on 21 July 2011
This is a bit of a challenge; one disc - split into 2 "volumes"; volume 1 is 6 studio tracks, volume 2 is 9 live.
Looking first at the live tracks, can almost exclude the 1 minute "Helios" intro but from the start of "One Foot In The Grave" to the close of "She's So Heavy" Phil and the gang give it the full beans. "Powerful Thing" - does what it says on the tin. "Slipaway", for me is the weakest "live" take, it's heavy, but it plods a bit too long before there's a slight shift in the bass riff, one of the best 5-finger vibratos I've heard for a while then he's off like his hair's on fire. That would almost compensate for the plodding, but the vocals a touch too close to Glenn Hughes, again, personal taste. "Alchemy" rescues the situation showing a more "delicate" side, but technically brilliant and fires things up for "Take You Away". "Angels Live Inside", good, then the 60's pastiche that is "Cinnamon Girl", very Donovan-esque. Rounding off with "She's So Heavy" with a riff Tony Iommi would be proud of. Drawbacks? Well, personal taste aside, the tracks are excellent but maybe not enough from Innerevolution. I'm taking it the tracks were drawn from his support spot with Deep Purple last year, and maybe songs like "Scars" were dropped from the set compared with his headlining tour in the UK, certainly the blues standard he did isn't present.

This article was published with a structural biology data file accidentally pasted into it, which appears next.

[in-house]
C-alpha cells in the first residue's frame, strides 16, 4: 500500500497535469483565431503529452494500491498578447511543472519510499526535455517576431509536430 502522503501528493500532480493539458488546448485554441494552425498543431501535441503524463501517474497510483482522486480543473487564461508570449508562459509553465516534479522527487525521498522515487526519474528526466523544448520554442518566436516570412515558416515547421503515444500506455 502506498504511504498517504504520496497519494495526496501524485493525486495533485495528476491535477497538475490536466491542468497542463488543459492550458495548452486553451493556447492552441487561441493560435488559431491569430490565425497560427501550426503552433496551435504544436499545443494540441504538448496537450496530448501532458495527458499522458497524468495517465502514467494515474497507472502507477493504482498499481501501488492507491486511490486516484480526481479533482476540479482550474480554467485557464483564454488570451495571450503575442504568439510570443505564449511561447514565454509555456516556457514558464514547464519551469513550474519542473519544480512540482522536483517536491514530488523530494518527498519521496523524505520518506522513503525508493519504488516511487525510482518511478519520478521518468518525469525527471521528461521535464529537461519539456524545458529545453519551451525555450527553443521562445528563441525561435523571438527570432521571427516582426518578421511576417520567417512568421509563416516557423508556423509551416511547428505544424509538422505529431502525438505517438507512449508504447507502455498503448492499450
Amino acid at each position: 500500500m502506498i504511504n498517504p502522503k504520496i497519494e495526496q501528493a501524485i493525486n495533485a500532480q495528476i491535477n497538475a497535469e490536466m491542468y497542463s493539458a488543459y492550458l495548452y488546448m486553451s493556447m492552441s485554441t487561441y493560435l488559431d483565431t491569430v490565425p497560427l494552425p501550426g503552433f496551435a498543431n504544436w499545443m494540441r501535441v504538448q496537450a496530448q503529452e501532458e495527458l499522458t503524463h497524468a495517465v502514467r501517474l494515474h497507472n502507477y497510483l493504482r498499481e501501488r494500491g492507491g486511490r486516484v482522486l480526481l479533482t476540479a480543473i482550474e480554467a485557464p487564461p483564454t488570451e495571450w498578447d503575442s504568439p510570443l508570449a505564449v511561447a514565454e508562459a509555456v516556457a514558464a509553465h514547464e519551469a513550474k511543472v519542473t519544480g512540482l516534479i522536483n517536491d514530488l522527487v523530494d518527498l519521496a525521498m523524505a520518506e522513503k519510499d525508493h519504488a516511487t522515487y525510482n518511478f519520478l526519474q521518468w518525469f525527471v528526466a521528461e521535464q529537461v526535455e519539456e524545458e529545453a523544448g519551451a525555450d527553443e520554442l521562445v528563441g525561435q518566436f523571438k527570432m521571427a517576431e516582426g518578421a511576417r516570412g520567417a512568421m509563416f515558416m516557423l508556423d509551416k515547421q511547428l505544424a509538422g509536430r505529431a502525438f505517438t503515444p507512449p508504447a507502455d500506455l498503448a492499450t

That brings us to "Volume 1". Opening is an anthemic, stomping duet with the ol' boss Melissa Etheridge, "Let The Love In". Next up, "Set Us Free", had he lived another couple of decades, this is the sort of track Hendrix would have done collaborating with Jeff Beck. "Daydream Tonight" is a slice of pure West Coast, a "live" studio take. "King of New Mexico" starts with a thundering drum opening, and monster riff, but goes nowhere for too long. "Were You There" (When They Crucified My Lord) is stripped of its gospel roots making it an interesting take. Title track, "Ruby Electric" should have been the length "King of NM" is. It just gets going something interesting, then stops. Sad thing is, NONE of these tracks are new - you can trace them back to a little known, earlier album, "Silver Wheel Of The Stars", which Sayce has plundered previously for Peace Machine and Innerevolution. (Actually, there's one track left from this source he hasn't reused, "Do You Believe".) I don't even think these have been re-recorded, but remastered at least.
In essence, this could have been so much more, but maybe for financial reasons Provogue held back: Even the packaging is disappointing - very hard to read. For me, a totally "live" album, with the extra Innerevolution songs and the studio tracks from the "lost" Silver Wheels album as a bonus disc would have been the optimal issue. As it stands, a bloody good album, especially if you haven't heard Philip Sayce "live" and unrestrained but a missed opportunity to be a great album. I don't like being critical, especially when it's someone I admire, but there's a time for tough love.